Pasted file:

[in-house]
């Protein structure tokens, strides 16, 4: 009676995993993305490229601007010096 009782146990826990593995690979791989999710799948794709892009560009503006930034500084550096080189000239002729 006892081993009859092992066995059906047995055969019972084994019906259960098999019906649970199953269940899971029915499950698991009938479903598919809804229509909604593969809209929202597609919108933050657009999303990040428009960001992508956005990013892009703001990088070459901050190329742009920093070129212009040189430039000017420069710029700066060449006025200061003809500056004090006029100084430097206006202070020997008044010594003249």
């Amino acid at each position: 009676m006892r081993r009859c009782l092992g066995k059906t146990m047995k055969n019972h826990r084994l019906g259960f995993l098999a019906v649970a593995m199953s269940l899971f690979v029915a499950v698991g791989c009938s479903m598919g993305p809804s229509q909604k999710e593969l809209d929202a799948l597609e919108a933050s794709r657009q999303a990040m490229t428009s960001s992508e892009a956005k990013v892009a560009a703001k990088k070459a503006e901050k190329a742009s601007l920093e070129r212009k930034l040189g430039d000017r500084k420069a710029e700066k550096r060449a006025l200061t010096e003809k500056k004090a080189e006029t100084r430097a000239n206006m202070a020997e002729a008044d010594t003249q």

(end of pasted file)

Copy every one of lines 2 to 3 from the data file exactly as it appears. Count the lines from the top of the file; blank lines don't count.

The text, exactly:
């Protein structure tokens, strides 16, 4: 009676995993993305490229601007010096 009782146990826990593995690979791989999710799948794709892009560009503006930034500084550096080189000239002729 006892081993009859092992066995059906047995055969019972084994019906259960098999019906649970199953269940899971029915499950698991009938479903598919809804229509909604593969809209929202597609919108933050657009999303990040428009960001992508956005990013892009703001990088070459901050190329742009920093070129212009040189430039000017420069710029700066060449006025200061003809500056004090006029100084430097206006202070020997008044010594003249």
């Amino acid at each position: 009676m006892r081993r009859c009782l092992g066995k059906t146990m047995k055969n019972h826990r084994l019906g259960f995993l098999a019906v649970a593995m199953s269940l899971f690979v029915a499950v698991g791989c009938s479903m598919g993305p809804s229509q909604k999710e593969l809209d929202a799948l597609e919108a933050s794709r657009q999303a990040m490229t428009s960001s992508e892009a956005k990013v892009a560009a703001k990088k070459a503006e901050k190329a742009s601007l920093e070129r212009k930034l040189g430039d000017r500084k420069a710029e700066k550096r060449a006025l200061t010096e003809k500056k004090a080189e006029t100084r430097a000239n206006m202070a020997e002729a008044d010594t003249q």